As the brood nest expands into the second box and feeding is required, we continue to use the inner covers and syrup jars while stacking boxes.  If feeding is not required, simply tape 1/8 inch hardware cloth over the second hole for additional venting.  Note that the entrances of the two Palmerized bee hives are opposite from each other.

Palmerized bee hives will continue to build quickly.  Maintain a good inspection schedule to prevent swarming and don’t forget to test / treat for varroa mites!

By |2017-01-02T06:50:05-05:00June 24th, 2013|25 Comments

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25 Comments

  1. Charles Thomas February 9, 2014 at 9:18 pm - Reply

    Would like to find out the dimensions of Mike Palmer double Nuc hives, my bee club is trying to establish a sustainable apiary within the club and use it to teach new and old beekeepers the technique.

    How thick is the divider board in the ten frame deep box? ½ or 3/4 inch thick.
    Also what are the dimensions of the four frame super boxes? Or do you have a set of plains that you could send me.

    Thanks
    Charles Thomas

    • Mark Hedley February 10, 2014 at 8:10 am - Reply

      Charles,

      We use a standard 1x board (3/4 inch) for the divider. The 10 frame box is a standard langstroth 10 frame box you can get from any of the bee supply houses. Ours came from Mann Lake Ltd. The width of the nuc boxes that go on top are 8 1/8 inches wide. A standard “Nuc” box is too wide for 2 to sit side by side on top of that 10 frame. As all manufacturers may be slightly different, make sure you measure your 10 frame to ensure the 8 1/8″ width measurement is correct for your 10 frame. I don’t have a plan drawn up on this that I could send you.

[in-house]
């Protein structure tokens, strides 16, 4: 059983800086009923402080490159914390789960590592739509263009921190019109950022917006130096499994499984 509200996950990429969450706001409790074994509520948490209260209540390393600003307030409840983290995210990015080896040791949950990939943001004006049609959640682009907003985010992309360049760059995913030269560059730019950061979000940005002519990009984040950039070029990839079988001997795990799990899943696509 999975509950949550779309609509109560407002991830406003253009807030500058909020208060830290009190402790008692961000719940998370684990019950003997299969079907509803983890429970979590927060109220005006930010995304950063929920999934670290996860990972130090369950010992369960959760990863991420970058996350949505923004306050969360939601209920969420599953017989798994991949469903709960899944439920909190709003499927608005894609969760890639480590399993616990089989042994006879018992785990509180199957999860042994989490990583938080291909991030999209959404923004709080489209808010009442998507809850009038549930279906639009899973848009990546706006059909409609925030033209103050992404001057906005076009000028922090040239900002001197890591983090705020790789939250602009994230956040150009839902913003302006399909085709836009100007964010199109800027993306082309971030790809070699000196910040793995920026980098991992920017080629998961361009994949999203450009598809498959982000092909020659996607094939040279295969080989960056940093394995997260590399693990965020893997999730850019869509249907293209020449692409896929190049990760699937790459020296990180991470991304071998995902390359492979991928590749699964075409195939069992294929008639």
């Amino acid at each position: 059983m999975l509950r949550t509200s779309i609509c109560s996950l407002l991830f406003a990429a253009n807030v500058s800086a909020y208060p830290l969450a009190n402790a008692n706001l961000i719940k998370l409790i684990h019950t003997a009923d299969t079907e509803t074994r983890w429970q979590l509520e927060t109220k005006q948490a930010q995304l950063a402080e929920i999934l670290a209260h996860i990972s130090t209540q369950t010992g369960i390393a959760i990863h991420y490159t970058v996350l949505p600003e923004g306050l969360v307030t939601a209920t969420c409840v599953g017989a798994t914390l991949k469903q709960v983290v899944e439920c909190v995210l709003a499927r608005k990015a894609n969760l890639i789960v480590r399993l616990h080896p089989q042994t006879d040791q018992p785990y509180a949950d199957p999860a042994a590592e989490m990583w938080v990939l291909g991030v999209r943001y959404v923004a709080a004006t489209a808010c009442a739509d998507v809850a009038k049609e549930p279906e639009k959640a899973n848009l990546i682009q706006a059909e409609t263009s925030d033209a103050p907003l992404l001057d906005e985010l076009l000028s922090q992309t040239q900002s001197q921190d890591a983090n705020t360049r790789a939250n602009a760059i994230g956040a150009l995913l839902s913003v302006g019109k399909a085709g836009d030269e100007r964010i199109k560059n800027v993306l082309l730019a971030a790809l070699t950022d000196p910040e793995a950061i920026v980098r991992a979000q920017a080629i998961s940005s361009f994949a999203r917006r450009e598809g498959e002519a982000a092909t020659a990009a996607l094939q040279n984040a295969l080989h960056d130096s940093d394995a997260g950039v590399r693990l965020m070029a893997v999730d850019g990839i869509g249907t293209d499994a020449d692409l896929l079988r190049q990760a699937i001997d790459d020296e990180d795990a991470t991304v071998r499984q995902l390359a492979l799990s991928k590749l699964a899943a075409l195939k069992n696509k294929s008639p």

• Dewayne Florian April 30, 2017 at 10:23 pm - Reply

      It is 5/4″ which comes out to be 1 1/8″ milled thick divider that you would purchase at any lumber yard. That is what Mike Palmer has said during one of his talks.

      • Mark Hedley May 1, 2017 at 6:19 am - Reply

        Dewayne, We used standard 1x lumber. So the divider is 3/4 inch. The divider on your bottom board should be the same width too.

  2. Roy Vaughan May 22, 2014 at 9:31 am - Reply

    Palmerized beehives are actually from the work of Kirk Webster. Kirk tried for years to introduce Mike Palmer to overwintering nucs. If you want to learn more about the method and treatment free beekeeping, Kirk Webster is the person to go to.

  3. george ruble Maple hill honey August 31, 2014 at 7:16 pm - Reply

    I have been raising bees for 6 years and queens for 4. I would like to know how many hives I could realistically manage alone. I am really good at it and enjoy beekeeping, especially raising queens. Thanks, George

    • Mark Hedley September 1, 2014 at 6:28 am - Reply

      George,
      Everybody has different physical abilities and time constraints so I don’t think there is a hard and fast method. In the commercial beekeeping, at a steady state, 600-700 hives per person in a crew is not an uncommon expectation for managing hives. Every situation is different.

  4. mike November 30, 2014 at 12:40 pm - Reply

    In the 10 frame box with the divider in is that 4 frames per side or 5 frames per side?

  5. Mark LaBar December 31, 2014 at 6:36 am - Reply

    Can splits for nucs be made later in the year? Say mid July?

    • Mark Hedley December 31, 2014 at 6:53 am - Reply